While the number of US fatalities due to roadway crashes continues to decrease, American pedestrians are dying at their highest rate in 30 years.
According to a new report by the Wall Street Journal, an estimated 6,590 pedestrians were killed by motor-vehicle crashes in 2019, slightly over 300 more deaths than in 2018. Richard Retting, a contributor to this analysis, identified the following as possible factors.
• An uptick in smartphone-related distraction by drivers and pedestrians
• Inadequate roadway lighting and crossing mechanisms
• The presence of a large number of SUVs
• Impairment caused by drugs and alcohol by both drivers and pedestrians
While the number of pedestrian deaths rose by 50% from 2009 to 2018, all other crash-related mortalities saw an increase of only 2%. During the same time frame, the number of pedestrians killed at night jumped by 67% compared to the 16% rise of deaths during the day. Pedestrians are more likely to be killed on busier multilane roads and are less likely to be hit at intersections than midblock. Richard Retting suggests that municipalities consider installing better lighting as well as beacons that would alert drivers of the pedestrians’ presence.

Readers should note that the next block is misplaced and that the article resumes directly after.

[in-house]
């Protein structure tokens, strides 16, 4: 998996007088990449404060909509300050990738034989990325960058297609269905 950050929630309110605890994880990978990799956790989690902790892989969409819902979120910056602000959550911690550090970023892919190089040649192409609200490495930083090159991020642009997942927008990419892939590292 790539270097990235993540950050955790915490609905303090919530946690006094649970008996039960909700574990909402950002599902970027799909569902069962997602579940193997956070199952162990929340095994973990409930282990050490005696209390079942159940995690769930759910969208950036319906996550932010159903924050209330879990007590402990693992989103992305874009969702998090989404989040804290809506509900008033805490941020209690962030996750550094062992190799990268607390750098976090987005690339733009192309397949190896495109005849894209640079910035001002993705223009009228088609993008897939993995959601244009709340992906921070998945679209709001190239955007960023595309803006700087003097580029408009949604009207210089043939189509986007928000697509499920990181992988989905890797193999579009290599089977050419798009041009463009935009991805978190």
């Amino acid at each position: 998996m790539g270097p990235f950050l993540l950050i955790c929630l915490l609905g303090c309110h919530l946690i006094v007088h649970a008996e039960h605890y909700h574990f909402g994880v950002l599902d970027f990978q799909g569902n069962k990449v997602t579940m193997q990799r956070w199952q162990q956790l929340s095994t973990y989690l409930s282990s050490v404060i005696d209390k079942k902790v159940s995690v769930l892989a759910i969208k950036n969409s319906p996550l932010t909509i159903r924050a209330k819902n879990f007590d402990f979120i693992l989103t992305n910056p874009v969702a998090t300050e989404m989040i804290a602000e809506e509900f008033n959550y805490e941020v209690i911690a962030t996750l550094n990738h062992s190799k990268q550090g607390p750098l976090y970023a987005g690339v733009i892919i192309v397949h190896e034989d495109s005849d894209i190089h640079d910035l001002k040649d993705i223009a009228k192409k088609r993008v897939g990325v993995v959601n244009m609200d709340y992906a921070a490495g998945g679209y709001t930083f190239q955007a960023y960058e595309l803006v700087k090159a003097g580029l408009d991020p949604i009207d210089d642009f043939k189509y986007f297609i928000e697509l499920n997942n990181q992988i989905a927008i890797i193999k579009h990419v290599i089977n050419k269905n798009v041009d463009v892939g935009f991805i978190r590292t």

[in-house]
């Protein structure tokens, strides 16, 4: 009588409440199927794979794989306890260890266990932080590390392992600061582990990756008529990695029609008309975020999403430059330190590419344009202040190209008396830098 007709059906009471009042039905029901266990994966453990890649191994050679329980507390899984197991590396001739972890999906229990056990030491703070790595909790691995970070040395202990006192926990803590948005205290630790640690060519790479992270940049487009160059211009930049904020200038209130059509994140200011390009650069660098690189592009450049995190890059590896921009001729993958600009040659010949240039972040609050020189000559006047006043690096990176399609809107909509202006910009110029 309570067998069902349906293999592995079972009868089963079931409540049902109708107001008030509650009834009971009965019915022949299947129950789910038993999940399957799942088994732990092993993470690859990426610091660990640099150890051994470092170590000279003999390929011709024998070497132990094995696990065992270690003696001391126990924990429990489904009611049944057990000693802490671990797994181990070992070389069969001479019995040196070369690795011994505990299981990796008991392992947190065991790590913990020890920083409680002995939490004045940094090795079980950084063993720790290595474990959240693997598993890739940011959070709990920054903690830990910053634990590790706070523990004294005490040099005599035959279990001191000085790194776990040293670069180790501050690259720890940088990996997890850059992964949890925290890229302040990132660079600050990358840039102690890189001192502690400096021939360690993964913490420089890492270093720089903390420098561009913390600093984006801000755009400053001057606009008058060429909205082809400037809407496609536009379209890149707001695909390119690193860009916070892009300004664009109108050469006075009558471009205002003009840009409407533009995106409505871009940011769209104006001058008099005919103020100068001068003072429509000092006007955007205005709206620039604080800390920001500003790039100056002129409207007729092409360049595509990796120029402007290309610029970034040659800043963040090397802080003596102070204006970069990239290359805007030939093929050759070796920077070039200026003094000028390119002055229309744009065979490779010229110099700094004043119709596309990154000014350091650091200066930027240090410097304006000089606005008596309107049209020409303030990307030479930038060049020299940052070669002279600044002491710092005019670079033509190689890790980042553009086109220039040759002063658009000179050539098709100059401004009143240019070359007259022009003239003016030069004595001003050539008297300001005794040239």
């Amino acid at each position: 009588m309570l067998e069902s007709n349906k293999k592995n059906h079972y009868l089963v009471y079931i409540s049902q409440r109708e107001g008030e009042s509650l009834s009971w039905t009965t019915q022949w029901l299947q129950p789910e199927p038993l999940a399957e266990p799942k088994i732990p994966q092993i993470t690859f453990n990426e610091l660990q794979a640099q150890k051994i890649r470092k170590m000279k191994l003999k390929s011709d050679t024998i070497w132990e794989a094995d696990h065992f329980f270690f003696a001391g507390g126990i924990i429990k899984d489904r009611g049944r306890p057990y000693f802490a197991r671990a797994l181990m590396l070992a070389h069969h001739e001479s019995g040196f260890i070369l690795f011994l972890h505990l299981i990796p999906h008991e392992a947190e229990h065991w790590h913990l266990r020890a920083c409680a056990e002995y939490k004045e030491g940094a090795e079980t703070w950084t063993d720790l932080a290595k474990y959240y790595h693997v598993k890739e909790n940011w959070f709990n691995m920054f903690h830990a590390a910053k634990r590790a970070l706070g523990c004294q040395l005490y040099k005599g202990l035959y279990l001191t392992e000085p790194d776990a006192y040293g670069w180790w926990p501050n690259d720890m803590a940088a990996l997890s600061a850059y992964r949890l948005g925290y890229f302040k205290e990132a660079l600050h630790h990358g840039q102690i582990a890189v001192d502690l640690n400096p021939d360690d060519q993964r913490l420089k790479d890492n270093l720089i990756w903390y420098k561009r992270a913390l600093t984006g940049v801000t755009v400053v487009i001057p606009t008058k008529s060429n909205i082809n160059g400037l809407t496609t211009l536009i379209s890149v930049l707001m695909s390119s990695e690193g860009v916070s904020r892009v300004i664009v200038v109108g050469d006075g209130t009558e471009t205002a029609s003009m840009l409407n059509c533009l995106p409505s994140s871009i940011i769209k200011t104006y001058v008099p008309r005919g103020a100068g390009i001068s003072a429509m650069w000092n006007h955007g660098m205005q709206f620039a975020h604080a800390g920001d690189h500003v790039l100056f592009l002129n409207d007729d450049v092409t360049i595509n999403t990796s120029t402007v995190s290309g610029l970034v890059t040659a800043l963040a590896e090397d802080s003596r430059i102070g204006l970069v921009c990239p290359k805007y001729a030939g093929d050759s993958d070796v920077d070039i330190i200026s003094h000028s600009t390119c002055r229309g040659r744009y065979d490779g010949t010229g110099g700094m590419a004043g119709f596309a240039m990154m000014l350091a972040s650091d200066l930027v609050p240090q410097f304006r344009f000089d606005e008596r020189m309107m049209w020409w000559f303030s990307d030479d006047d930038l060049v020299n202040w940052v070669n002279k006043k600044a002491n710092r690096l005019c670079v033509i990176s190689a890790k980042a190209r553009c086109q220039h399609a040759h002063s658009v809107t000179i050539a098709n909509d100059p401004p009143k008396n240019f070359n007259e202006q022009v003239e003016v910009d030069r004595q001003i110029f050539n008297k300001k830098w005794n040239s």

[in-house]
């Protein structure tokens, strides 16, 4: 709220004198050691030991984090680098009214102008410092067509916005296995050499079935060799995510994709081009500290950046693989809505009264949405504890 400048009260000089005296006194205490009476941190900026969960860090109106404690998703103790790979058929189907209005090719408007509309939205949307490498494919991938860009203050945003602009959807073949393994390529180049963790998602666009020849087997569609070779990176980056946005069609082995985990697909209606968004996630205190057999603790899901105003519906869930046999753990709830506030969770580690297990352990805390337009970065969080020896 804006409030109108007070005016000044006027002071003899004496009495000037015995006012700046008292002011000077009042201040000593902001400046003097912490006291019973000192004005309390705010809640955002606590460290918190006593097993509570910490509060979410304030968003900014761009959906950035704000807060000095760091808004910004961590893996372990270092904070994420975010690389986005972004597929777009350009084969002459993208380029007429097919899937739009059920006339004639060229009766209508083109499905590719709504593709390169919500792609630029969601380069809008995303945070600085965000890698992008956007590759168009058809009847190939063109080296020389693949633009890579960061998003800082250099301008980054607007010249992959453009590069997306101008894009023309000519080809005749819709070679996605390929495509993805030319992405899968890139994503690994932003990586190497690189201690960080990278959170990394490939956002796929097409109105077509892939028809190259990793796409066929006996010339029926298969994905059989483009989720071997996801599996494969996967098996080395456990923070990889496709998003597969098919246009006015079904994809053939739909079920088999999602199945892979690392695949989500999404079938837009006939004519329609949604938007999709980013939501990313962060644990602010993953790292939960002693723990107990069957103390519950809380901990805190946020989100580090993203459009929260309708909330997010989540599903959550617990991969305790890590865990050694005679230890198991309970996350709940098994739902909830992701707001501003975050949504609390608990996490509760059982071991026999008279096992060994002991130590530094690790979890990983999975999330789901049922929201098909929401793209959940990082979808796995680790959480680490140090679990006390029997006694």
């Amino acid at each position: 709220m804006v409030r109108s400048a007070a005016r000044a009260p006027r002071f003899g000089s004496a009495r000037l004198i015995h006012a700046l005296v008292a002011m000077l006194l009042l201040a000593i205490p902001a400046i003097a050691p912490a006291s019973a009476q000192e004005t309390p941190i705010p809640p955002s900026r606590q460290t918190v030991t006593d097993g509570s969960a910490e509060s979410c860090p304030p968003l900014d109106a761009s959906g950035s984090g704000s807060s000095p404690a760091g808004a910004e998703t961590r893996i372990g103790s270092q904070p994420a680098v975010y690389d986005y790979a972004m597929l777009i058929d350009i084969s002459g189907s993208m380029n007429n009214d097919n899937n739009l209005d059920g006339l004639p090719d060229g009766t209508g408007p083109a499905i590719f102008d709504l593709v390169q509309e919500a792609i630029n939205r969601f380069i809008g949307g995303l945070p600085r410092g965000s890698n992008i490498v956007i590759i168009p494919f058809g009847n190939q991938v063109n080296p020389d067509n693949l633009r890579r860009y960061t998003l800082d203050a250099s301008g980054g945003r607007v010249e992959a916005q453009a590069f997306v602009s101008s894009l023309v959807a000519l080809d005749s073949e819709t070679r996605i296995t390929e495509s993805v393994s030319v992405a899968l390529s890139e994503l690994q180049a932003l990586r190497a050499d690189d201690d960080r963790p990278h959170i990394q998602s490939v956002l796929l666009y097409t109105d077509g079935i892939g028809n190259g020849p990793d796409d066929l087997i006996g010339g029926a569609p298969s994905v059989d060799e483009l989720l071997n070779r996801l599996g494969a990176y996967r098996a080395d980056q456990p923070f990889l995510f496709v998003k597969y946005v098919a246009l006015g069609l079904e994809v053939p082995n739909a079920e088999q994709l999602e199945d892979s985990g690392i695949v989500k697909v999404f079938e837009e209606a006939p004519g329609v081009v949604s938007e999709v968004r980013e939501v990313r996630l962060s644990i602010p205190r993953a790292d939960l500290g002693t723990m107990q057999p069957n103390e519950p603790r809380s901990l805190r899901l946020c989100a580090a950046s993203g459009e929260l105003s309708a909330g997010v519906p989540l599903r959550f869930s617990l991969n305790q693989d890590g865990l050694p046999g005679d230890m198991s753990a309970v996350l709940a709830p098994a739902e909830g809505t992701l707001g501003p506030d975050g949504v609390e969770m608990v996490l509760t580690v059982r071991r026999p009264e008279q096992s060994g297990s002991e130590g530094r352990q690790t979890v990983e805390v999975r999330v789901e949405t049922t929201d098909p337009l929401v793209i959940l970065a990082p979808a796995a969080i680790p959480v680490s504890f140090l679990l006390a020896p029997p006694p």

TPRS is located in the District of Columbia. Our Mayor Muriel Bowser recently announced a permanent lowering of the default speed limit on local roads from 25 MPH to 20 MPH. Due to the current public health crisis caused by COVID-19, the District Department of Transportation has also installed “DC Slow Streets”, streets restricted to local traffic only and with speed limits of 15 MPH, to aid residents who are “traveling to and from essential businesses, essential jobs, and families (who) are exercising to support overall physical and mental health during the pandemic.” Studies will have to be performed to discover whether or not these ordinances help decrease pedestrian deaths within the District’s boundaries.